prisoner must meet 3 criteria in order to invoke the Savings
Clause and obtain collateral relief pursuant to § 2241.
First, a prisoner “must show that he relies on a [new]
statutory-interpretation case rather than a constitutional
case;” second, he “must show that he relies on a
retroactive decision that he could not have invoked in his
first § 2255 motion;” and third, “[the]
sentence enhancement [must] have been a grave enough error to
be deemed a miscarriage of justice corrigible therefore in a
habeas corpus proceeding.” Brown v. Caraway,
719 F.3d 583, 586 (7th Cir. 2013) (citations omitted)
(internal quotation marks omitted).
attempt to trigger application of the savings clause,
Petitioner relies on Mathis v. United States, 136
S.Ct. 2243 (U.S. 2016). Mathis addresses the
“enumerated clause” of the Armed Career Criminal
Act (“ACCA”), 18 U.S.C. § 924(e);
specifically it addresses what test a court should apply when
determining whether a state conviction falls within the
enumerated crimes clause.
has met the first two requirements to bring a § 2241
case. Mathis is a case of statutory interpretation.
Dawkins v. United States, 829 F.3d 549, 551 (7th
Cir. 2016) (Because Mathis “is a case of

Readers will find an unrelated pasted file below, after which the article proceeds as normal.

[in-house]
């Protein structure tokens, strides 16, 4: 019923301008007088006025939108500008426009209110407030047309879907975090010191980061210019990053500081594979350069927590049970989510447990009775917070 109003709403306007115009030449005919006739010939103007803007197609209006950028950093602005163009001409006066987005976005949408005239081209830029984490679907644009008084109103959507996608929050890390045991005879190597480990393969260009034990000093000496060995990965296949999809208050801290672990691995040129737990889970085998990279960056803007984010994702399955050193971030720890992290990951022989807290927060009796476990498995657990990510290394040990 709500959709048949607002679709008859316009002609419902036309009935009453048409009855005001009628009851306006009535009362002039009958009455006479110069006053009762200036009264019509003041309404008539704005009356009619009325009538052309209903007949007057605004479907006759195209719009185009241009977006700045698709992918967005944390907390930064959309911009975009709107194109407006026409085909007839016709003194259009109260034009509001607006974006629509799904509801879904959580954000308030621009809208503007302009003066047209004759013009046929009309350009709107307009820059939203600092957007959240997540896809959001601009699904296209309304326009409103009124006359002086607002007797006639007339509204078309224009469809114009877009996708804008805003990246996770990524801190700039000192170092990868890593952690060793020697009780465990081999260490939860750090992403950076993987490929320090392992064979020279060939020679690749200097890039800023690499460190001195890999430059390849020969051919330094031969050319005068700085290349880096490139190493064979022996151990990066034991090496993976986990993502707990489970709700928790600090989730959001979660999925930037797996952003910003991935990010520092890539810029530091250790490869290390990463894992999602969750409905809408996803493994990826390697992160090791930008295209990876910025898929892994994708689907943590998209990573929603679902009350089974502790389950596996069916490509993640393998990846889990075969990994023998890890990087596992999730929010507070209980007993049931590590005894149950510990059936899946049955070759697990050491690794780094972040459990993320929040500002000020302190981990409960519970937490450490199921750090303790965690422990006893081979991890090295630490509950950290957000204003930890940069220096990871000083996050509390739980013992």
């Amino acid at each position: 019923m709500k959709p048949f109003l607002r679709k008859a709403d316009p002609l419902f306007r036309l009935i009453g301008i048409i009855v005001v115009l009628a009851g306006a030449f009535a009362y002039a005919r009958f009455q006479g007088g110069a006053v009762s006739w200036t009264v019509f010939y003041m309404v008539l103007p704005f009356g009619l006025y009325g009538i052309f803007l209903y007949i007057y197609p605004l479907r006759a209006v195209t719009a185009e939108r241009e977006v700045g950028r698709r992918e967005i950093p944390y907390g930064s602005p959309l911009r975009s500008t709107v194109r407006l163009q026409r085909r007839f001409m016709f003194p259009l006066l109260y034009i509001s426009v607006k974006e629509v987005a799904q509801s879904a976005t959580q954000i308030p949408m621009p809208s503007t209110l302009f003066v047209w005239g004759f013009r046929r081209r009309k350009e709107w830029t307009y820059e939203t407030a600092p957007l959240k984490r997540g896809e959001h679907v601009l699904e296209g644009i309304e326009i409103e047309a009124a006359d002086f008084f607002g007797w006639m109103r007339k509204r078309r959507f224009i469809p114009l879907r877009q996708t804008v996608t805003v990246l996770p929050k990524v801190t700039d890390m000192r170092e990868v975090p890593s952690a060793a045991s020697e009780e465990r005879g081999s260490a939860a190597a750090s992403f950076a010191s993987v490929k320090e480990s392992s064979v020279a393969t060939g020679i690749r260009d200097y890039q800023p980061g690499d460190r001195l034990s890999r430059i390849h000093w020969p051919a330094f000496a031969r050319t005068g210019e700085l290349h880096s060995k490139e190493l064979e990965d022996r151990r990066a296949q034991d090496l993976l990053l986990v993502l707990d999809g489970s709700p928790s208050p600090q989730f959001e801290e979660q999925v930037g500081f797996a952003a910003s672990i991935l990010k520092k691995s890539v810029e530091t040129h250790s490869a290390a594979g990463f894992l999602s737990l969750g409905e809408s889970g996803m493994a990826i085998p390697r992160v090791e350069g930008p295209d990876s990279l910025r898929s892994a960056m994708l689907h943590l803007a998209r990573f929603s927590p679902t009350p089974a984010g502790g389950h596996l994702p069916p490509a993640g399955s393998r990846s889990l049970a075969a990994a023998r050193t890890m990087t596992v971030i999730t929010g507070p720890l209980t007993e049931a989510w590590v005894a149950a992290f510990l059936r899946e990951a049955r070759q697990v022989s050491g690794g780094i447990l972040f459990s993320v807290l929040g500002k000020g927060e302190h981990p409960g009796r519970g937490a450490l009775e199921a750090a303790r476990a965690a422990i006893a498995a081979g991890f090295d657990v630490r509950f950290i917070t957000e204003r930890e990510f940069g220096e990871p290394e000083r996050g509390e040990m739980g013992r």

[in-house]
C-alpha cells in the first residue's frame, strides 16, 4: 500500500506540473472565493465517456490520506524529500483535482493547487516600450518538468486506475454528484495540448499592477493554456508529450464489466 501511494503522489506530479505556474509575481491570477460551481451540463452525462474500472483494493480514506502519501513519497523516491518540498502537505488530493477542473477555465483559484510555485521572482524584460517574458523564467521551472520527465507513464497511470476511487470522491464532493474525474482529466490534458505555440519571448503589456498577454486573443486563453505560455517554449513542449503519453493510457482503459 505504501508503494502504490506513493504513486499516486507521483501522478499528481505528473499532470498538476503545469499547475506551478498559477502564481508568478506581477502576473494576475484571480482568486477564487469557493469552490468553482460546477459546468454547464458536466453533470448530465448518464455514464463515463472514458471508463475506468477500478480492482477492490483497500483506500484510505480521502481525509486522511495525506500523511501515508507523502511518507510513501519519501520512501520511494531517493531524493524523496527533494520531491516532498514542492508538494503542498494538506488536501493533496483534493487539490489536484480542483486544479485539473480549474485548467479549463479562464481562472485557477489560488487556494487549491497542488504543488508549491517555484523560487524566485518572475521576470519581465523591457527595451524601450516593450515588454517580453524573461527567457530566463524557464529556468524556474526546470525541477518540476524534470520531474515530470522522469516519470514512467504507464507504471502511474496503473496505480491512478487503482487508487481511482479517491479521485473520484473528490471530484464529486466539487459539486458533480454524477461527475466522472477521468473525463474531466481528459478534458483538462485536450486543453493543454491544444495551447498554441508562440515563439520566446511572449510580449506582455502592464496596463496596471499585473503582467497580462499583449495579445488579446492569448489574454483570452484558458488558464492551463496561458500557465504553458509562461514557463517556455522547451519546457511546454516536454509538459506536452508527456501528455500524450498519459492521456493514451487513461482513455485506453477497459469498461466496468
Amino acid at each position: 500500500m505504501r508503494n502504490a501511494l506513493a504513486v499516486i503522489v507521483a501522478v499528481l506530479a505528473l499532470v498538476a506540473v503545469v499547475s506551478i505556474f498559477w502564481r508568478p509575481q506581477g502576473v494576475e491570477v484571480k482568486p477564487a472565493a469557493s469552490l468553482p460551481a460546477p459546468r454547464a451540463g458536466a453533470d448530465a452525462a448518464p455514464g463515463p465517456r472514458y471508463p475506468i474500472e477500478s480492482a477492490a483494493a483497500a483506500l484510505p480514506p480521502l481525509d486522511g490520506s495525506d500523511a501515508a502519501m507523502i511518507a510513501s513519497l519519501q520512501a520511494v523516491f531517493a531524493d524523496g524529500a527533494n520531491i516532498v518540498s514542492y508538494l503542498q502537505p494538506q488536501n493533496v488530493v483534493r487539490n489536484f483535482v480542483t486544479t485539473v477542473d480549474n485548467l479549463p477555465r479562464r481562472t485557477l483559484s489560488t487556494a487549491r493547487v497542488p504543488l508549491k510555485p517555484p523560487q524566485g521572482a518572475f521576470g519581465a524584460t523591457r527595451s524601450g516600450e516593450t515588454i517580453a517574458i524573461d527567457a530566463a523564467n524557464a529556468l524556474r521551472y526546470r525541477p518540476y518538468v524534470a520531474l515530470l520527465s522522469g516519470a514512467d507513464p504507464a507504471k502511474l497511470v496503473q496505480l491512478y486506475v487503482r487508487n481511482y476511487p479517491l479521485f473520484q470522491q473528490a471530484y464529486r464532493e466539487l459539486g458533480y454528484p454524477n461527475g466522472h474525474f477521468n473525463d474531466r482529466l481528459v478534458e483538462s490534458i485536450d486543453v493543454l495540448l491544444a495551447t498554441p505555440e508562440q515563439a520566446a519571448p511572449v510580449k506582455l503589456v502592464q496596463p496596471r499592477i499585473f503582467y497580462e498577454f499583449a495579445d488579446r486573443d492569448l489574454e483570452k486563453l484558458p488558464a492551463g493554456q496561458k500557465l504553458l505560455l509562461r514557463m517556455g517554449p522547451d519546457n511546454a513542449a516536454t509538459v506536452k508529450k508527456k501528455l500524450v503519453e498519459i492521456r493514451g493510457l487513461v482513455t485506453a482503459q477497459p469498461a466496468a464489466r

statutory interpretation, ” claims based on
Mathis “must be brought, if at all, in a
petition under 28 U.S.C. § 2241.”); Jenkins v.
United States, No. 16-3441 (7th Cir. Sept. 20, 2016)
(“Mathis is not amenable to analysis under §
2244(b) because it announced a substantive rule, not a
Petition also meets the second requirement. The Seventh
Circuit has indicated that Mathis is a substantive
rule. Dawkins, 829 F.3d at 551 (7th Cir. 2016).
Controlling precedent indicates that substantive Supreme
Court rules are applied retroactively. See Narvaez v.
United States, 674 F.3d 621, 625 (7th Cir. 2011);
Montana v. Cross, 829 F.3d 775, 783 (7th Cir. 2016).
has also plausibly stated that his sentence enhancement may
be a miscarriage of justice. In Mathis, the Supreme
Court discussed the correct approach to applying the